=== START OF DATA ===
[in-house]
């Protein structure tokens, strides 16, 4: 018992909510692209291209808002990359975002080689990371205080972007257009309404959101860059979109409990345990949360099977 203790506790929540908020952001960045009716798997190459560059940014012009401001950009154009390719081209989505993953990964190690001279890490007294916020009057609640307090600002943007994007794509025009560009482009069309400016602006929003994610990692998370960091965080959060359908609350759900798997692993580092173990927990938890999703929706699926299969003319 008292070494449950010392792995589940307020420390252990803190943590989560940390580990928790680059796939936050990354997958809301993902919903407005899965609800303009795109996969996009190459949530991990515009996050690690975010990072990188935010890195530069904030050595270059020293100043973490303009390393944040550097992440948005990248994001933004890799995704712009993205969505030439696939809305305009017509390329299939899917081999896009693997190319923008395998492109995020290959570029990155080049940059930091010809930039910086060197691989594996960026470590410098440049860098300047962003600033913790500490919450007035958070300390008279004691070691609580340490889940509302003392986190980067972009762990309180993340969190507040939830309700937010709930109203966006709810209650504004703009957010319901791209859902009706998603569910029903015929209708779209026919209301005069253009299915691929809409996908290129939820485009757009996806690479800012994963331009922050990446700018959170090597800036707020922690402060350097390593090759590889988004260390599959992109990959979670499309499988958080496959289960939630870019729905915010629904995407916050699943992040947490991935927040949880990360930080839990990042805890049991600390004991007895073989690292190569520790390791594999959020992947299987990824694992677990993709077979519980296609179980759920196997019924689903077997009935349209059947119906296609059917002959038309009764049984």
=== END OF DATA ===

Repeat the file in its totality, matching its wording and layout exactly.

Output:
[in-house]
């Protein structure tokens, strides 16, 4: 018992909510692209291209808002990359975002080689990371205080972007257009309404959101860059979109409990345990949360099977 203790506790929540908020952001960045009716798997190459560059940014012009401001950009154009390719081209989505993953990964190690001279890490007294916020009057609640307090600002943007994007794509025009560009482009069309400016602006929003994610990692998370960091965080959060359908609350759900798997692993580092173990927990938890999703929706699926299969003319 008292070494449950010392792995589940307020420390252990803190943590989560940390580990928790680059796939936050990354997958809301993902919903407005899965609800303009795109996969996009190459949530991990515009996050690690975010990072990188935010890195530069904030050595270059020293100043973490303009390393944040550097992440948005990248994001933004890799995704712009993205969505030439696939809305305009017509390329299939899917081999896009693997190319923008395998492109995020290959570029990155080049940059930091010809930039910086060197691989594996960026470590410098440049860098300047962003600033913790500490919450007035958070300390008279004691070691609580340490889940509302003392986190980067972009762990309180993340969190507040939830309700937010709930109203966006709810209650504004703009957010319901791209859902009706998603569910029903015929209708779209026919209301005069253009299915691929809409996908290129939820485009757009996806690479800012994963331009922050990446700018959170090597800036707020922690402060350097390593090759590889988004260390599959992109990959979670499309499988958080496959289960939630870019729905915010629904995407916050699943992040947490991935927040949880990360930080839990990042805890049991600390004991007895073989690292190569520790390791594999959020992947299987990824694992677990993709077979519980296609179980759920196997019924689903077997009935349209059947119906296609059917002959038309009764049984």